Trump Plan to Name Scalia DOL Head Stirs Fiduciary Advocate Debate
The Trump administration’s plan to nominate corporate lawyer Eugene Scalia to head the Department of Labor is getting a mixed reaction from investor advocates.
“Of course Mr. Scalia comes with a record of representing business interests,” Knut Rostad, president of the Institute for the Fiduciary Standard, said in an e-mail. “He also comes with a powerful intellect that can land him in unexpected places. The best attorneys represent both sides of a legal conflict. Prejudging people is wrong.”
Barbara Roper, director of investor protection at the Consumer Federation of America, was less sanguine.
“I think his record speaks for itself,” she said in an e-mail. “He has been the go-to attorney for the Chamber of Commerce and monied interests fighting regulations designed to protect workers and investors. I would expect senators to question him on his ability to set aside those interests as Secretary of Labor.”
Fred Reish, a specialist in retirement law issues at Drinker Biddle & Reath in Los Angeles, said Scalia will almost certainly be confirmed because of his reputation for being an “ethical and highly competent” lawyer.
“It is not disqualifying for a nominee to have relationships with organizations that are aligned with a particular party,” Reish said in an e-mail.
Alexander Acosta, who resigned as Secretary of Labor last week because of his role in arranging a plea agreement in 2008 with sex offender Jeffrey Epstein, had said that the DOL would repropose a fiduciary rule regarding retirement account sales by yearend. It was expected to conform with the Securities and Exchange Commission’s new Regulation Best Interest that investor advocates say is significantly less stringent than the customer-care standards of the DOL rule that was vacated.
Scalia’s nomination is likely to slow down or even kill the plan for a new DOL fiduciary regulation, according to Reish.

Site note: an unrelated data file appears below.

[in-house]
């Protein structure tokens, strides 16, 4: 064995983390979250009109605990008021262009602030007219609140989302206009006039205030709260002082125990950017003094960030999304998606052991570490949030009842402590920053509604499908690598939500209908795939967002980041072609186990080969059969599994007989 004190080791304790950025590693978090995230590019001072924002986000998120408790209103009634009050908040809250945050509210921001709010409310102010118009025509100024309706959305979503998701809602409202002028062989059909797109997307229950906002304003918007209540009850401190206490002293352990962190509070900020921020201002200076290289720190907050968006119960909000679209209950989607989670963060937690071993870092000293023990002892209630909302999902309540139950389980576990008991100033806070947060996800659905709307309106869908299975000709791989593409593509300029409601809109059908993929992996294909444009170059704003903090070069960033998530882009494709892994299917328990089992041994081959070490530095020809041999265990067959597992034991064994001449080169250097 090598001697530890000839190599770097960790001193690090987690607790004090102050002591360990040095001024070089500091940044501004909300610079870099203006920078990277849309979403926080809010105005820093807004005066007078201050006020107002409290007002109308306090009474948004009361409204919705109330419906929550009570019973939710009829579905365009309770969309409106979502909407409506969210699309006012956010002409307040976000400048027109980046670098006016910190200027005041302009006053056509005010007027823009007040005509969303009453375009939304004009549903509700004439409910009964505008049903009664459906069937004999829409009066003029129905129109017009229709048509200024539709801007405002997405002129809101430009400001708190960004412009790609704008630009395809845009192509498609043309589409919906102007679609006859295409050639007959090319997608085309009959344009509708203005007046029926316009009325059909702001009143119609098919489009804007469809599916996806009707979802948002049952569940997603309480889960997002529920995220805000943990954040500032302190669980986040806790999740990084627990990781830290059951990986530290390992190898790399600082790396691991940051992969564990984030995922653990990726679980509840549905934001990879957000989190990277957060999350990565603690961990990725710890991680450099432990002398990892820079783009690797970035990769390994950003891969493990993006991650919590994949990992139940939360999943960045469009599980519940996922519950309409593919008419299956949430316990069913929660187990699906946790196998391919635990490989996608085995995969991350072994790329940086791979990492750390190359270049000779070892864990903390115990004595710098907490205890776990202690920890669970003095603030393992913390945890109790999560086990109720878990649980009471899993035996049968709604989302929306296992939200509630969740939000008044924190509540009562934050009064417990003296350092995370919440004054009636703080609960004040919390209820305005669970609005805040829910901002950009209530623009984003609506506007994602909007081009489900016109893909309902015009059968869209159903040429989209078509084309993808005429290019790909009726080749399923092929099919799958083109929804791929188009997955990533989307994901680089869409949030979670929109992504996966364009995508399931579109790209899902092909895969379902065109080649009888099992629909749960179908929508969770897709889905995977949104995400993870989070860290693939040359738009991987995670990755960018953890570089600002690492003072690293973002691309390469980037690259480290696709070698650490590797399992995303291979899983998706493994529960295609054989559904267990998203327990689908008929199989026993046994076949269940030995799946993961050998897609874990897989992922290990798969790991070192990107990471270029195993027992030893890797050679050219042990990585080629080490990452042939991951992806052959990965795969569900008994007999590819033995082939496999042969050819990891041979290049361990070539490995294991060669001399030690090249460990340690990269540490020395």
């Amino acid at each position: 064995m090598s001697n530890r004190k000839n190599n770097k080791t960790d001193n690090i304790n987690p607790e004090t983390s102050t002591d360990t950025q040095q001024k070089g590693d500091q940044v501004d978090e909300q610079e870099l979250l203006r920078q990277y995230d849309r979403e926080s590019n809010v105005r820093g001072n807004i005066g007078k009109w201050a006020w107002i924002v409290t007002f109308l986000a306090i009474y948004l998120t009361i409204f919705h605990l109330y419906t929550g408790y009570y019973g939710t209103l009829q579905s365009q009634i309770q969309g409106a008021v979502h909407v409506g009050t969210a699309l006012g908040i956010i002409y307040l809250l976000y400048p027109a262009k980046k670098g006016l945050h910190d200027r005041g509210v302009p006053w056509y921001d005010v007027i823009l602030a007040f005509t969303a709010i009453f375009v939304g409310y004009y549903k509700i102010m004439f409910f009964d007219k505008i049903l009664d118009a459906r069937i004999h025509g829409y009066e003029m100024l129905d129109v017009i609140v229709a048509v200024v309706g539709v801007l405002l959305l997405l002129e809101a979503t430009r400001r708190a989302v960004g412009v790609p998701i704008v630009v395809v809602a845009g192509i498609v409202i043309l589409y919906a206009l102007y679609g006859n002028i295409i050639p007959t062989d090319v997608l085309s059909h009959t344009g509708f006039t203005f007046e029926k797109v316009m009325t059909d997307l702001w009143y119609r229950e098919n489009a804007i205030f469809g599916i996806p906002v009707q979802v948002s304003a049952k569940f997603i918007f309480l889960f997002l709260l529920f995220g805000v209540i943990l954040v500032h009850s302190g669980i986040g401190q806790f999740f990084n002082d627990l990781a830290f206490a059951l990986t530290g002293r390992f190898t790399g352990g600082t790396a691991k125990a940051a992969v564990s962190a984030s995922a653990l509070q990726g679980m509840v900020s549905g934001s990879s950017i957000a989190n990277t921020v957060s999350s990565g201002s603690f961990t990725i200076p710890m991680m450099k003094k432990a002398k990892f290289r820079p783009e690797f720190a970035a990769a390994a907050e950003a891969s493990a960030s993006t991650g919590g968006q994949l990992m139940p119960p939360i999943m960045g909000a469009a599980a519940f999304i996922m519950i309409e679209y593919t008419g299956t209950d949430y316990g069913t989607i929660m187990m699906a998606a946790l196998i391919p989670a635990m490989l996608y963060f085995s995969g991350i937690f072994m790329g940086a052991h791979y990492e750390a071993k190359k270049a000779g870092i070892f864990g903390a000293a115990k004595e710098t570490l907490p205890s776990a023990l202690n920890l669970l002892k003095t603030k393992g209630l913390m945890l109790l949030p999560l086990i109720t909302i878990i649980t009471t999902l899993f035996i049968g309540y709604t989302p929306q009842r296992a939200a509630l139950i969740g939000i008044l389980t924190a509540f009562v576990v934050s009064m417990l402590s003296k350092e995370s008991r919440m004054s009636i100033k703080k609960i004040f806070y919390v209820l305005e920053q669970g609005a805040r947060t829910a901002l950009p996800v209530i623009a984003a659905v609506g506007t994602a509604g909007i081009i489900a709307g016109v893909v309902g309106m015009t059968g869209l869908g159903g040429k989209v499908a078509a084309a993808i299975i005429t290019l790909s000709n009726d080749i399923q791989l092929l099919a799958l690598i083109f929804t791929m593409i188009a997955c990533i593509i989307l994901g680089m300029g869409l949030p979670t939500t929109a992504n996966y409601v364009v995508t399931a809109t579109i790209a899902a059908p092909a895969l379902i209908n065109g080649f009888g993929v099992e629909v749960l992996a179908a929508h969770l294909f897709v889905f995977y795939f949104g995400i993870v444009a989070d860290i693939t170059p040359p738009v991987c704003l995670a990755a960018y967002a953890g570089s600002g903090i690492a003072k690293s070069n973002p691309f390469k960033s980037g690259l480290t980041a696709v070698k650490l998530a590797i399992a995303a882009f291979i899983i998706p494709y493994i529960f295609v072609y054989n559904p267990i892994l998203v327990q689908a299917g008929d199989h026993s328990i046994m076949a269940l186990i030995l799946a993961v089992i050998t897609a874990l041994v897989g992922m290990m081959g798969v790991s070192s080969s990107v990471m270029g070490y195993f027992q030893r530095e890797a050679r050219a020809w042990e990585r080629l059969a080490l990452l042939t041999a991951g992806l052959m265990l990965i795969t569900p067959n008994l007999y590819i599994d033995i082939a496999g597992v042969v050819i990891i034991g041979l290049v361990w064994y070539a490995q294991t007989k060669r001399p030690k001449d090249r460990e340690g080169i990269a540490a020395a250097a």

“There are much bigger issues for him to deal with at the DOL and, while the fiduciary rules and related conflict issues are important enough to get his attention, they are not at the top of a Republican ‘to do’ list,” he said.
Joe Peiffer, a New Orleans lawyer who often represents customers suing brokers and their firms over unsuitable investments, said news of the Scalia nomination could drive a fiduciary advocate to drink.
“It’s a bourbon-in-the-coffee kind of morning,” he said on Friday. “The appointment of the main advocate against the fiduciary rule is very disappointing.”
Scalia, who was chief legal officer at the Labor Department during the George W. Bush administration, successfully argued to the U.S. Court of Appeals for the Fifth Circuit in Texas last spring that the DOL overstepped its authority in passing the fiduciary rule. The client consortium he represented included the Securities Industry and Financial Markets Association, the main trade group of the securities industry.
“Mr. Scalia is a gifted lawyer,” said Tamar Frankel, a former Boston University School of Law professor who is the namesake of a prize awarded by the Institute for the Fiduciary Standard. “Having served brokers, he is well aware of their activities. He is no longer their lawyer. He is the American people and their retiree’s lawyer and I am sure he will serve his new clients as effectively as he served his clients in the past.”